Professor Smith started with a question: does Jane Austen’s writing transcend culture and language? To find answers, she traveled in South America for a year and conducted Jane Austen book clubs in Spanish. Her readers ranged from scholarly academics to stay at home moms.
At least in theory, the idea works well. Better yet, sometimes Professor Smith “lets her hair down” and expresses her frustrations with living abroad. She comes across whiny, cranky, and exhausted. I loved it.
But unfortunately, it does not last. For the most part, All Roads Lead to Austen presents a very careful, very sanitized, and fairly politically correct look at a few reading groups Professor Smith pulled together while traveling around South America.
The book clubs all sounded the same. It did not matter if they were discussing Pride and Prejudice, Sense and Sensibility, or Emma. The same comments about Jane Austen and her applicability to modern audiences get rehashed with the same results and conclusions. While this ought to have been “further proof” of the author’s hypothesis about Austen’s universal applicability, it mostly left me saying, “Yeah, duh.”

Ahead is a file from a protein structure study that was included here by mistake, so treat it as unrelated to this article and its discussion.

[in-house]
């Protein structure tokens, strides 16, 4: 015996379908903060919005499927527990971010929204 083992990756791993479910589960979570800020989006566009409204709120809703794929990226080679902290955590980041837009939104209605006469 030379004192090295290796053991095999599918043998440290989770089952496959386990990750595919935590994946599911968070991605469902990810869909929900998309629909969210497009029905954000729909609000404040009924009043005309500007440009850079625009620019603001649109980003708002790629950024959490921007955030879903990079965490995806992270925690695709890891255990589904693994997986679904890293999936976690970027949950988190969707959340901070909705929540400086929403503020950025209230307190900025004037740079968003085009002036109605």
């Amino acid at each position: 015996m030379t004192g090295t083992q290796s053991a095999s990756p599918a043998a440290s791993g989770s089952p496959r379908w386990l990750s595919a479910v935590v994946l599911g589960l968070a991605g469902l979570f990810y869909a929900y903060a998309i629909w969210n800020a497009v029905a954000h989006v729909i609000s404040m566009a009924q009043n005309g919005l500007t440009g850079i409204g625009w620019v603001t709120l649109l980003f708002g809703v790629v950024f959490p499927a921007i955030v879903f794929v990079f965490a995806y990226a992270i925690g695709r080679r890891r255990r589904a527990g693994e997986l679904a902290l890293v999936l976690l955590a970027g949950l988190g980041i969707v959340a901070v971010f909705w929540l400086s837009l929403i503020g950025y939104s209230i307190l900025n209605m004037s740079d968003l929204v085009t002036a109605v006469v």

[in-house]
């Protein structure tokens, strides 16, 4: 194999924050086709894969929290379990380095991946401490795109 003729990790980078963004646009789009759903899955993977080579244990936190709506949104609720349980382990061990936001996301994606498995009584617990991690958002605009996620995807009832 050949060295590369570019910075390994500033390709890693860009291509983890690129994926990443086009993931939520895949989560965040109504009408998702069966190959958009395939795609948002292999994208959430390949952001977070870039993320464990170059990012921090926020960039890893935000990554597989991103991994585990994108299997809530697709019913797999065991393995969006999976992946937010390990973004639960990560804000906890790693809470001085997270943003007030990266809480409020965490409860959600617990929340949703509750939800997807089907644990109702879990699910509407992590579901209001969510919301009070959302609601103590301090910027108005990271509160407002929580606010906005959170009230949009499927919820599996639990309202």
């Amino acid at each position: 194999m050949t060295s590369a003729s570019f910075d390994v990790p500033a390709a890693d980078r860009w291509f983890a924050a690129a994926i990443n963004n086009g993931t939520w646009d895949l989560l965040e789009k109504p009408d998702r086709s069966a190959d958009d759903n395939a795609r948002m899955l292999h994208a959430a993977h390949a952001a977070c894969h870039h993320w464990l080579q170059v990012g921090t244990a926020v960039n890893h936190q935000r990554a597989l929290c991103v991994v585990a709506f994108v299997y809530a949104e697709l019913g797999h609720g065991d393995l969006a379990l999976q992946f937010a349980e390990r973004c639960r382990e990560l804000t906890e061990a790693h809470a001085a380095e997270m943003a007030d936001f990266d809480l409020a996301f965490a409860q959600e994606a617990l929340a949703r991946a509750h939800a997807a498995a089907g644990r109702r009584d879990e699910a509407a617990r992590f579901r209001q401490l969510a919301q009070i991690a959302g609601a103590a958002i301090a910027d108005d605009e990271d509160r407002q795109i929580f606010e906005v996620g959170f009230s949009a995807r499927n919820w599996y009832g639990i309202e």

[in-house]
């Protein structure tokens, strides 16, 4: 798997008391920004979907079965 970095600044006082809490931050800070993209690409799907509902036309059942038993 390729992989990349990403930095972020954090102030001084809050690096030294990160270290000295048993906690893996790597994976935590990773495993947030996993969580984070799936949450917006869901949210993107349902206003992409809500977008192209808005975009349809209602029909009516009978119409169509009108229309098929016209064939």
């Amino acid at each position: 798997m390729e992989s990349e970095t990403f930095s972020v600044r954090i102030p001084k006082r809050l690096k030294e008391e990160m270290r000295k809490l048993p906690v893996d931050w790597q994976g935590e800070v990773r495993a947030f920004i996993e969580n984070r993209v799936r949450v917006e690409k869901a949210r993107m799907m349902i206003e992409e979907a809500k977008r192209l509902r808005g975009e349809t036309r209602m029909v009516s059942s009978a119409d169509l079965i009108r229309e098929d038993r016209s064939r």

Perhaps because the author is translating conversations that took place in Spanish, or perhaps because her own Spanish was still rather basic, the conversations and commentary all sounded very…juvenile. I think the problem lies with the fact that despite Professor’s Smith optimistic plan to form Austen reading groups across South America, most of her readers are exhausted, regular people who often either didn’t finish the book or just wanted to comment on the movies instead. Does it still make the writing interesting? Sure, but it lacks an academic edge. It turned any “evidence” the book provides about readers and Austen into little more than anecdotes.
I like what the author tried to do. I just don’t think it worked the way she planned and it falls short of really making much of a difference in the Austen literature.
(Also, HAPPY BIRTHDAY, ELLA!)